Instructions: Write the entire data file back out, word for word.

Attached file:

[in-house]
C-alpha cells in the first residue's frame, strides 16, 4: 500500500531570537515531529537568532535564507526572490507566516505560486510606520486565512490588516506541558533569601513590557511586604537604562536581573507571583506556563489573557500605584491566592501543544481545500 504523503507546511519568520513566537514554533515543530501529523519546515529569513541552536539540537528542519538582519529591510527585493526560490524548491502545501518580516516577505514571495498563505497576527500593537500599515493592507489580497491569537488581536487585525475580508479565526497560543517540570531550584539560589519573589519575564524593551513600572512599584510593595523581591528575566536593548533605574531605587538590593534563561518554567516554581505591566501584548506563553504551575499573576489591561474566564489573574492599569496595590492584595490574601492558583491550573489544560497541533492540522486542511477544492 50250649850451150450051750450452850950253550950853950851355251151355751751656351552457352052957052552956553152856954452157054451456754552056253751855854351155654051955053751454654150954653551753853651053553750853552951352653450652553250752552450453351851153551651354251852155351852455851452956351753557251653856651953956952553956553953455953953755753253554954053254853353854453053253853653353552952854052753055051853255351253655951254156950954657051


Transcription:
[in-house]
C-alpha cells in the first residue's frame, strides 16, 4: 500500500531570537515531529537568532535564507526572490507566516505560486510606520486565512490588516506541558533569601513590557511586604537604562536581573507571583506556563489573557500605584491566592501543544481545500 504523503507546511519568520513566537514554533515543530501529523519546515529569513541552536539540537528542519538582519529591510527585493526560490524548491502545501518580516516577505514571495498563505497576527500593537500599515493592507489580497491569537488581536487585525475580508479565526497560543517540570531550584539560589519573589519575564524593551513600572512599584510593595523581591528575566536593548533605574531605587538590593534563561518554567516554581505591566501584548506563553504551575499573576489591561474566564489573574492599569496595590492584595490574601492558583491550573489544560497541533492540522486542511477544492 50250649850451150450051750450452850950253550950853950851355251151355751751656351552457352052957052552956553152856954452157054451456754552056253751855854351155654051955053751454654150954653551753853651053553750853552951352653450652553250752552450453351851153551651354251852155351852455851452956351753557251653856651953956952553956553953455953953755753253554954053254853353854453053253853653353552952854052753055051853255351253655951254156950954657051